Insulin is the easiest of the three hormones to control, but it requires strict diet change to do so. Because insulin's job is to take sugar out of the blood stream and store it as fat, the obvious way to control insulin is to stop eating foods that convert into sugar quickly, including all foods that contain sugar and flour.
Read labels and avoid foods that contain ingredients that end in "ose" like glucose, fructose, sucrose, lactose, galactose, maltose, dextrose etc., and ingredients that end in "accharides" like disaccharides or monosaccharides.
Many processed foods including frozen diet meals contain sugar, so even though they may be low in calories and fat, they will still make you fat. Avoid products that contain flour, like bread, pasta, crackers, cakes, cookies etc.
Make sure every meal and snack also contains protein and fats in order to slow the sugar into the bloodstream and to blunt the insulin response.
Doing some exercise, even simply a walk after meals can help burn off the blood sugar so it is not stored as fat. Going on a strength-training program to increase muscle mass will also improve insulin sensitivity.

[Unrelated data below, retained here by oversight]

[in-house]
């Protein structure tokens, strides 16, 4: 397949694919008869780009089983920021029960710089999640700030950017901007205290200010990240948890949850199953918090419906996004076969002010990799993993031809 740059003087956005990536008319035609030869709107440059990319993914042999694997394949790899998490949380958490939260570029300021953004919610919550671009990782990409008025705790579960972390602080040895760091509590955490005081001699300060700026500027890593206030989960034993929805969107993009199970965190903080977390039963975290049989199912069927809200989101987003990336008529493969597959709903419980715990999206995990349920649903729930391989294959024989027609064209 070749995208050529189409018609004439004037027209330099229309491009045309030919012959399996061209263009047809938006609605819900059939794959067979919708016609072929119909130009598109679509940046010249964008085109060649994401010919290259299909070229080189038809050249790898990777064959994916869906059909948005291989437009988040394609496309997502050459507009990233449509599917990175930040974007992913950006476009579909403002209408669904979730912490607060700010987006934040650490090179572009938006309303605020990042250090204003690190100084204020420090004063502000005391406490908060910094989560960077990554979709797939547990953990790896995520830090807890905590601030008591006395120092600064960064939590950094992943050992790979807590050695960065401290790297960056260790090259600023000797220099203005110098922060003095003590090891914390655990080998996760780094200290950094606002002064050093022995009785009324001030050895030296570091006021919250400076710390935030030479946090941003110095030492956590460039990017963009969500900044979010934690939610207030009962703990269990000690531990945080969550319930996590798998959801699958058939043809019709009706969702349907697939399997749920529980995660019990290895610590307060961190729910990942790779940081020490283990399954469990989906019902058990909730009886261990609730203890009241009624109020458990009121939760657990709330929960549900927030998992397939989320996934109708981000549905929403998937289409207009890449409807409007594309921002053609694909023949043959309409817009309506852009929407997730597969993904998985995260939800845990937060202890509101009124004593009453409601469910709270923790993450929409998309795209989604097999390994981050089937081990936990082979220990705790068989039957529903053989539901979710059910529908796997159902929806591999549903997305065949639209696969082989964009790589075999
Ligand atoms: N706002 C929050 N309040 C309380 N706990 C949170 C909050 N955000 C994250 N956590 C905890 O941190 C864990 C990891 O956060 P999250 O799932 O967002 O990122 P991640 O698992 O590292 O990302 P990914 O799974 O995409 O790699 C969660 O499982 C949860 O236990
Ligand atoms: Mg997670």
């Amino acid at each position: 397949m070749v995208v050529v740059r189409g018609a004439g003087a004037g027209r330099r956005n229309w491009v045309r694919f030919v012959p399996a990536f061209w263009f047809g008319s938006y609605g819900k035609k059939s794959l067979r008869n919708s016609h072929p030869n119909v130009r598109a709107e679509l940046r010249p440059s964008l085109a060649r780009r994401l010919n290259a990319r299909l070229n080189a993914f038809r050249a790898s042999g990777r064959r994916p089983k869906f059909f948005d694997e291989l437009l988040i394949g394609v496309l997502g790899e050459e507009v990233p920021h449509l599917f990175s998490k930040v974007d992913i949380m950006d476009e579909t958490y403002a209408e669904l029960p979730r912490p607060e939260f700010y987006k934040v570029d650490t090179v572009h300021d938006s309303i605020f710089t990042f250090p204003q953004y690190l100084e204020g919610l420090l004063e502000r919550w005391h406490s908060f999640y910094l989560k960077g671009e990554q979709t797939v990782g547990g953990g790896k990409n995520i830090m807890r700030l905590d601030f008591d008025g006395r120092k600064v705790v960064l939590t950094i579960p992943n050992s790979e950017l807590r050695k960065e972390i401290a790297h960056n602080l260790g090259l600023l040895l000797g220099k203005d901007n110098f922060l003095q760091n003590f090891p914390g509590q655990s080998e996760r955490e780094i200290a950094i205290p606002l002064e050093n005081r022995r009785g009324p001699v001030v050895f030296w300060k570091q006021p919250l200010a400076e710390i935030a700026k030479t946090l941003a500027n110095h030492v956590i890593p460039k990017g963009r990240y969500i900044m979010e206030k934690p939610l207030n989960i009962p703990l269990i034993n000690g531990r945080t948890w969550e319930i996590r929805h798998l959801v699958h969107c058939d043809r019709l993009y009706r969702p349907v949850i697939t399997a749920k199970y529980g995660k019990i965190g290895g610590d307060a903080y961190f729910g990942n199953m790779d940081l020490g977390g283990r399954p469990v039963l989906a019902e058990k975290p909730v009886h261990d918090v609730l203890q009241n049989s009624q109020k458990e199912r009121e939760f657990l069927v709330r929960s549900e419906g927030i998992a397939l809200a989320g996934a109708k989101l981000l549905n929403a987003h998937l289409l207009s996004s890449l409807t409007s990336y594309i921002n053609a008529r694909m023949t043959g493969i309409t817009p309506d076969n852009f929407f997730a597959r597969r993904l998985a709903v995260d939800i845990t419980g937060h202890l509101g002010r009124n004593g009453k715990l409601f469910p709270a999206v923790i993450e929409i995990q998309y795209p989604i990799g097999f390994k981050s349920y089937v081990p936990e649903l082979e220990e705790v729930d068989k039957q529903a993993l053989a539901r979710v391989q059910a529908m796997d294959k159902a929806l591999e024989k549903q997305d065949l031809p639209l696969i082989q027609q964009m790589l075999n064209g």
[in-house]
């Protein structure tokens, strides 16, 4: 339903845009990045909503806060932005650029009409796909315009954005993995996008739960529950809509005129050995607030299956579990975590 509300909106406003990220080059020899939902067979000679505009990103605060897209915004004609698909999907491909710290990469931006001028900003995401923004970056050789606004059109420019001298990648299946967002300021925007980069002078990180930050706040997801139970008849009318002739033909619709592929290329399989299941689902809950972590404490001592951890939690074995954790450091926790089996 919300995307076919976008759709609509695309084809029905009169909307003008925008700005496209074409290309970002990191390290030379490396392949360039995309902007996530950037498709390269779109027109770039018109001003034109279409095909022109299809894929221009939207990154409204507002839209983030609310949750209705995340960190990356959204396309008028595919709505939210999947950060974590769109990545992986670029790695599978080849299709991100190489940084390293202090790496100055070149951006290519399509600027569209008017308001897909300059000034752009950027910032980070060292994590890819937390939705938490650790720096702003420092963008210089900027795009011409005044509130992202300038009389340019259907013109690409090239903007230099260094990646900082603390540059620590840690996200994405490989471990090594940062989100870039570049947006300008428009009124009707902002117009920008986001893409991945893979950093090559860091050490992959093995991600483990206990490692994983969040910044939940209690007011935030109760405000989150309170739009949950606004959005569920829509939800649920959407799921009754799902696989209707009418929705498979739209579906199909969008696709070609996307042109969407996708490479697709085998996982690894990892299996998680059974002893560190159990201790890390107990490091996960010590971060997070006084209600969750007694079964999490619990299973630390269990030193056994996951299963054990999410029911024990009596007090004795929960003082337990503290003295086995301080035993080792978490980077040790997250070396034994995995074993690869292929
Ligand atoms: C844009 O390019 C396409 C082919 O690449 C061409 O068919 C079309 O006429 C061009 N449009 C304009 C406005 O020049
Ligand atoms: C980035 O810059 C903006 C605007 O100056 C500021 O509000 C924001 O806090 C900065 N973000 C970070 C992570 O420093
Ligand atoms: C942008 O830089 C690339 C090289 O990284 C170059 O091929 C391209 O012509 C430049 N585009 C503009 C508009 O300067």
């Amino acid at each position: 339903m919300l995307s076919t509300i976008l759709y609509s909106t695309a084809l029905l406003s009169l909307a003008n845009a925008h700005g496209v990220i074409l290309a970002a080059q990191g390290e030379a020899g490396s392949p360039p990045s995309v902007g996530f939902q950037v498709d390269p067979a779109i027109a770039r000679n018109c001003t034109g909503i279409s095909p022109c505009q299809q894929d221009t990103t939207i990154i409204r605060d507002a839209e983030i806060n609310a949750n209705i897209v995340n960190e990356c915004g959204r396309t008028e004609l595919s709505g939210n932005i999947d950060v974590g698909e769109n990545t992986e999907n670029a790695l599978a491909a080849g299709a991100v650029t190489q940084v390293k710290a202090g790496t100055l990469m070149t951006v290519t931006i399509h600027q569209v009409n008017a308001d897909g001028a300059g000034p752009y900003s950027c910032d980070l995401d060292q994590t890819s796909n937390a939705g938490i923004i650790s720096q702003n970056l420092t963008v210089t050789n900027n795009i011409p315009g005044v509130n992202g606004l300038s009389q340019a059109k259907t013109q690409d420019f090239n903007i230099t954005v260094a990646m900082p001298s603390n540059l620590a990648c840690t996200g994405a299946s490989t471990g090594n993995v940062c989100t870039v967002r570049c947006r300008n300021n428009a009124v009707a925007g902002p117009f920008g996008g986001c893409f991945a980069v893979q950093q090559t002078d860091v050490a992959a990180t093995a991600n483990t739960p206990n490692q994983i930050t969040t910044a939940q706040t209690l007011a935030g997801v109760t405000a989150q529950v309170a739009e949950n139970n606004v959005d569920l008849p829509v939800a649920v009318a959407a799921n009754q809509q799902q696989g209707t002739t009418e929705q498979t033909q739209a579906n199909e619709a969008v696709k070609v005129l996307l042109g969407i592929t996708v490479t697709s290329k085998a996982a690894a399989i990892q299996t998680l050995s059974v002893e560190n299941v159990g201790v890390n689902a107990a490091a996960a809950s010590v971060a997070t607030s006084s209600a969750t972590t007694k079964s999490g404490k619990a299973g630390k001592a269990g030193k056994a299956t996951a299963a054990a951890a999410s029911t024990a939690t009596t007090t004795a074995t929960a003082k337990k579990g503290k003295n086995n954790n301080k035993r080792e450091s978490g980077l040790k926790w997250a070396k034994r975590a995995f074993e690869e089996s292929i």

If you have this fat pattern, do what you can now to alter how you eat, because you are on your way to Syndrome X and Type 2 Diabetes. If you already have Type 2 Diabetes, talk to doctor about keeping you off insulin, as injecting extra insulin may lower blood sugar, but it will just make you fatter and less healthy in the long run.
Remember that high insulin levels, whether secreted by the body or injected, not only store excess blood sugar as fat, but also increase blood pressure, increase the body's fight and flight response, and decrease thyroid function by decreasing T3 production, all of which makes one more prone to cardiovascular disease. No matter what the fat pattern, everyone can improve their health by controlling for insulin.